Have you heard about Colleen Jones yet? Hopefully you have as she might have the key to web, mobile and social media content woes in higher ed.
Colleen Jones wrote the best book I’ve read so far this year: “Clout, The Art and Science of Influential Web Content.”
I read and reviewed her book back in February as I was looking for a good textbook for the graduate course on social media marketing I designed and authored for Southern New Hampshire University. I ended up selecting “Clout” along with Jim Sterne’s book: “Social Media Metrics”. Since then, I’ve recommended Colleen’s book to many, many higher ed professionals. Last June I asked Colleen if she would consider presenting a master class on influential web content for universities and colleges (it looked like the perfect follow-up to the class Kristina Halvorson gave for Higher Ed Experts last February) and she accepted!
The class is scheduled on October 5, 2011 and you can still register, but don’t delay too much as space is limited for this exclusive event.
Colleen was kind enough to take the time to answer a few questions about content strategy and higher ed despite her busy schedule (she was presenting in London at an international content strategy conference just last week).
Ah, that’s easy. The number one content challenge that universities and colleges face is their view of their content problem and, consequently, their investment in a solution. Colleges and universities tend to look to technology as a magic pill to cure their content ills. A couple of months ago, I talked with the website administrator at a college that had spent $100,000 on a CMS (content management system) and not one dollar on content strategy. So, this poor website administrator (yes, ONE administrator) was saddled with everything from migrating content into the CMS to wrangling content from stakeholders to managing the content once the new website was launched. And, how is he thanked? With executives complaining about the lackluster content. Well, what did they expect? They were lucky just to get the website launched with no disasters.
Now, I tell this story not to rag on a CMS. I tell this story to emphasize that a CMS alone cannot and will not ever solve your content problems. A hospital never buys an expensive X-ray machine and then forgets to establish the right processes or hire the right clinicians to use the machine. Why? That would be stupid, risky, and, frankly, malpractice. Yet, malpractice is exactly what colleges and universities do when they buy a CMS without investing in content strategy.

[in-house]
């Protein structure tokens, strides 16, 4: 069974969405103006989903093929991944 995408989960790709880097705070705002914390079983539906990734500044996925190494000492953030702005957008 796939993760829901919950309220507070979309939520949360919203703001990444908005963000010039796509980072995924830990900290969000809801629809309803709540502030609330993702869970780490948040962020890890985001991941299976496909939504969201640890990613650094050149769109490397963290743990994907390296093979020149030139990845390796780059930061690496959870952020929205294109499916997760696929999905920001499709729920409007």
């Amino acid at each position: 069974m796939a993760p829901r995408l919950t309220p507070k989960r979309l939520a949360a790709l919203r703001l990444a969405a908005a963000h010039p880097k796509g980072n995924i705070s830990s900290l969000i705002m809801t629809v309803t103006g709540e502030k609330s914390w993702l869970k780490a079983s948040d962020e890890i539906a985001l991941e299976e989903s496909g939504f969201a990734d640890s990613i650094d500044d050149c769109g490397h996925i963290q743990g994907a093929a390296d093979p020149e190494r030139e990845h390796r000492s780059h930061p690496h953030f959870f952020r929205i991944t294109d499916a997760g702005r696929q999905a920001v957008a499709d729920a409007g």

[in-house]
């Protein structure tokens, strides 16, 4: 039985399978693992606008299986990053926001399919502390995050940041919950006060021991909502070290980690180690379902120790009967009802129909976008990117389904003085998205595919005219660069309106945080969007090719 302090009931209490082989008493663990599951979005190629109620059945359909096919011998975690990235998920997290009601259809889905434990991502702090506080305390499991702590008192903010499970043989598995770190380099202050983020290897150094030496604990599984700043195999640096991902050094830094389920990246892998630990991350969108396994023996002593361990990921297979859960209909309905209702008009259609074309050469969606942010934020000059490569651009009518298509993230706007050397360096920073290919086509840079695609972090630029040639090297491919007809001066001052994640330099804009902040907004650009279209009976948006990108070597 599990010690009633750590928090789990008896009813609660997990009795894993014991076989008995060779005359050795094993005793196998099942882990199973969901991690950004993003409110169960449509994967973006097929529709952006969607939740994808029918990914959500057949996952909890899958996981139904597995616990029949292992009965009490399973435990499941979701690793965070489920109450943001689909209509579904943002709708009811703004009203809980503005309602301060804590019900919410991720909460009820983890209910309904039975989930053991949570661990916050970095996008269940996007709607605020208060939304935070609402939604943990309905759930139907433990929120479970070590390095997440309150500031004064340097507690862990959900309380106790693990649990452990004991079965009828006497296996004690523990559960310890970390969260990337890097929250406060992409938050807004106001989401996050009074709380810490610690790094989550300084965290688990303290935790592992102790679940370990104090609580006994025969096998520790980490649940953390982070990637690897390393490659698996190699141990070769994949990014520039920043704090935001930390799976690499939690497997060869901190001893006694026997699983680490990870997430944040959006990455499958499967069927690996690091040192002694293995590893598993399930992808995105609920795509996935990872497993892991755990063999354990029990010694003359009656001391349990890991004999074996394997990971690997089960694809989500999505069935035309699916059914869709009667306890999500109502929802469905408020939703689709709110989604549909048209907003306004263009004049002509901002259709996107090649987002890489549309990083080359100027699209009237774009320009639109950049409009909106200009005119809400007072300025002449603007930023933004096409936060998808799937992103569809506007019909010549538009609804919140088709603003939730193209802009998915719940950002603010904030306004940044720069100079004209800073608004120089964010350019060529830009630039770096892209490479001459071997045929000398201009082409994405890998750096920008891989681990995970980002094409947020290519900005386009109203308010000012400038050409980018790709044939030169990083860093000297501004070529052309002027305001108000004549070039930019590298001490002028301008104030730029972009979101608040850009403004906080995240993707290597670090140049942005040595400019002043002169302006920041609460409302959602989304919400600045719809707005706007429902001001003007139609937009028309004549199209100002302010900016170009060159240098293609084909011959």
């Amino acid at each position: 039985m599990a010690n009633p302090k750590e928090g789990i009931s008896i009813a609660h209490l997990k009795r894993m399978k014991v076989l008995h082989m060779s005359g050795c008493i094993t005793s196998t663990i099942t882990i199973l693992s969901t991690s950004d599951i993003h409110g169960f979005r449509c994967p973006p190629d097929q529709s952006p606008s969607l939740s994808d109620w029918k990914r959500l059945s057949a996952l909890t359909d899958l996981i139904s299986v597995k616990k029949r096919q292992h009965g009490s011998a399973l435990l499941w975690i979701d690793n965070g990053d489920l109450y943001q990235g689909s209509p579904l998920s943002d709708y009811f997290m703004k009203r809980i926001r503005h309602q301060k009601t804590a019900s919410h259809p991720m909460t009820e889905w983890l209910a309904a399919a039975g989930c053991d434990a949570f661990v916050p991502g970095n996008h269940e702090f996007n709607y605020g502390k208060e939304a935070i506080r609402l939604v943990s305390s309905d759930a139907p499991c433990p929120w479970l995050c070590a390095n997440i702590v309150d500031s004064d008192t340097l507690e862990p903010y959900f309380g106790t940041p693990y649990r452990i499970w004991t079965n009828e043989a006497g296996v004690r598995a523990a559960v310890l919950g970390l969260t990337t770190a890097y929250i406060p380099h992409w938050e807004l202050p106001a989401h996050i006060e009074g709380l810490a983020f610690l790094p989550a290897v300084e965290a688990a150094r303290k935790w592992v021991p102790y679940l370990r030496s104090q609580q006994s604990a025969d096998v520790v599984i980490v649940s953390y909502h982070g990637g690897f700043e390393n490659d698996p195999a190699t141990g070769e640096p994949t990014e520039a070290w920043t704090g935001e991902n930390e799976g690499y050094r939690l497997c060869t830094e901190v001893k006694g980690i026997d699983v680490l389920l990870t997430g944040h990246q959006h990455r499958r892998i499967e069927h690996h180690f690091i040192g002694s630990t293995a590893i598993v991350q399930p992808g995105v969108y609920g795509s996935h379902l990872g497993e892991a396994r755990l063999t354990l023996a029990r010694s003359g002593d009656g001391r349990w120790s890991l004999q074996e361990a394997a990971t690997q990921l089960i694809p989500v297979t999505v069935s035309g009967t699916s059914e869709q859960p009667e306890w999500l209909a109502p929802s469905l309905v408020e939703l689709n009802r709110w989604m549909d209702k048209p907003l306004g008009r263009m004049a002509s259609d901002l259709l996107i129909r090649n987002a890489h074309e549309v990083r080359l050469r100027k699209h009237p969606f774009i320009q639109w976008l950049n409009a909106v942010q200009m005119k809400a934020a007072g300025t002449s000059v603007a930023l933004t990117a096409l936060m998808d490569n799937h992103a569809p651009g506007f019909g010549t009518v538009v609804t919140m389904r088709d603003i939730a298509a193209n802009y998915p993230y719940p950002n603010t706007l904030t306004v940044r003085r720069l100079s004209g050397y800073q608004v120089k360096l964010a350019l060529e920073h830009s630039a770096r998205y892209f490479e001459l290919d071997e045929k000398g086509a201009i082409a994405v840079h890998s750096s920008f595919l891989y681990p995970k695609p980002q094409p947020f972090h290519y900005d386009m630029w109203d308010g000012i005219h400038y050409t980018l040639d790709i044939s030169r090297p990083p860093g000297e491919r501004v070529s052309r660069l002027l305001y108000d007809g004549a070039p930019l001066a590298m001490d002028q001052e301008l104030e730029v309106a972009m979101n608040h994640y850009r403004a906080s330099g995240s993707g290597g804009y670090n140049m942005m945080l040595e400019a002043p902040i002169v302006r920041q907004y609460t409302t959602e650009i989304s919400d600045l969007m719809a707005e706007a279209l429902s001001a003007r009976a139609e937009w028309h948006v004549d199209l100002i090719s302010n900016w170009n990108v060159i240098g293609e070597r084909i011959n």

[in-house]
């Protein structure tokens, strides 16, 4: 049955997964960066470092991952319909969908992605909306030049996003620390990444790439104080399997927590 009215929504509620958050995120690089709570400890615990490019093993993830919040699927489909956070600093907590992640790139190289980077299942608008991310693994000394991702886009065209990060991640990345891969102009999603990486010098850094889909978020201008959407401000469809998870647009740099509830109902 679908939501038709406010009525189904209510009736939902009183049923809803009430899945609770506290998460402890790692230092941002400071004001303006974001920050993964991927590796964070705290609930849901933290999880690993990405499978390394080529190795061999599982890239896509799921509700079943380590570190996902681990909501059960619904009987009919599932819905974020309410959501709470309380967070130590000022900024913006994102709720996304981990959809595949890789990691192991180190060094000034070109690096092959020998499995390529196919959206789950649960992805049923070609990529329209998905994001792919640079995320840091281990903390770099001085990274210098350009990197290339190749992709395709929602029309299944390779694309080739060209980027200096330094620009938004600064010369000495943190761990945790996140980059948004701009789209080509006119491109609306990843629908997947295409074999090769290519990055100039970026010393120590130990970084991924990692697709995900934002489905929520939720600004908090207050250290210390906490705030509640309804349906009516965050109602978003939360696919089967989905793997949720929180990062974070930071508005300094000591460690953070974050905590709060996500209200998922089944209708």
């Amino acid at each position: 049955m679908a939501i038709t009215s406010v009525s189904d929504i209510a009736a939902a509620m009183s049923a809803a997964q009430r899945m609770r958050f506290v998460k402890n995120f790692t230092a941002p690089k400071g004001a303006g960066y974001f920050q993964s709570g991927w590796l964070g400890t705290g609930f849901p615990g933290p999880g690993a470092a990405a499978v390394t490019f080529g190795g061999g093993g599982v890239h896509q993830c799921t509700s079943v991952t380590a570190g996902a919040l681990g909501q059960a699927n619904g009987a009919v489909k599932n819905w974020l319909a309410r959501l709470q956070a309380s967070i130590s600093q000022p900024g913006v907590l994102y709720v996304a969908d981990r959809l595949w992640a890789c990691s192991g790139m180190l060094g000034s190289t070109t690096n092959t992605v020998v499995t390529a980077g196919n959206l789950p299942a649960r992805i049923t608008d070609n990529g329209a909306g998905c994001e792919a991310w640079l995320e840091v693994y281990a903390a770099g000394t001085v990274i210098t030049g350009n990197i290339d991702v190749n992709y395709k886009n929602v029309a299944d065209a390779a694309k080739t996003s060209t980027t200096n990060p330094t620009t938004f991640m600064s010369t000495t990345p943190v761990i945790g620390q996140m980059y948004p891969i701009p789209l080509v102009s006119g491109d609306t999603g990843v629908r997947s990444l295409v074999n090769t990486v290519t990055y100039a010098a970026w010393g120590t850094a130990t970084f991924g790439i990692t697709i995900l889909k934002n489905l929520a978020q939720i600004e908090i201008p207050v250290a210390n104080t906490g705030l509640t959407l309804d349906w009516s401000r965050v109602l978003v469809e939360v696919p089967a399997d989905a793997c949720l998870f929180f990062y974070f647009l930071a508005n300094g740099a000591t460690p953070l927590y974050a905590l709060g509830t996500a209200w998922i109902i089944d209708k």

So, to overcome this challenge, colleges and universities need to understand the true source of their content problems is not technology. It’s a lack of content strategy. The solution? Invest in the right people and processes that, together WITH your CMS, will make your content get results.
2) Many institutions are now struggling to keep up with the increasing demand on quality content for their websites, social media channels and mobile websites. How can they do it without a magic wand? Is there really a proven methodology for better content?
You’re right that the pressure is “on” as students, parents, alumni, and other users expect colleges and institutions to be available 24/7 on the web…including mobile and social. Businesses are facing the same challenge. If it’s any consolation, businesses are struggling to adapt, too. But, the good news is you don’t need a magic wand to adapt. You DO need good methodology. I’d venture to say that there are a few different methodologies out there. For a nice overview, check out the Content Strategy knol, which I co-curate. The core elements to the methodologies that work are analyze, plan, execute, and evaluate. If you think about it, that’s a methodology for doing just about anything well.
3) In your master class next month you will explain what schools can do to create better content, but can you give us now a couple of quick tips to get on the right track?
Certainly. My master class will focus on making content influential. So, my first tip is to answer this question: What results do you want to influence through your content? Results can be attitudes or actions. For example, you might want to raise awareness of a new academic program (attitude). Or, you might want more of the right prospective students to complete their application (action). The better you understand the results you want, the easier you can form a content strategy that gets those results. We’ll dig into that during the masterclass.
In the meantime, here are two more tips:
- Cut one piece of content that does NOT support a result. Delete that old page. Snip that program description. Delete the out-of-focus photos. It will feel good.
- Try one new content technique that DOES support a result. Content strategy is not all about cutting and analyzing, I’m happy to say. It’s about creativity, too. For example, NC State University used the techniques of curation and storytelling to create a memorable Homecoming experience on its website. Take a look at a page they archived:
Not coincidentally, the Homecoming content obtained such good results, it’s become their internal case study for content strategy.
Want to make your content work harder for your web and mobile websites?
Register for the Master Class by Colleen Jones: Influential Web Content for Higher Ed Websites (October 5, 2011) to learn the principles of compelling content for higher ed.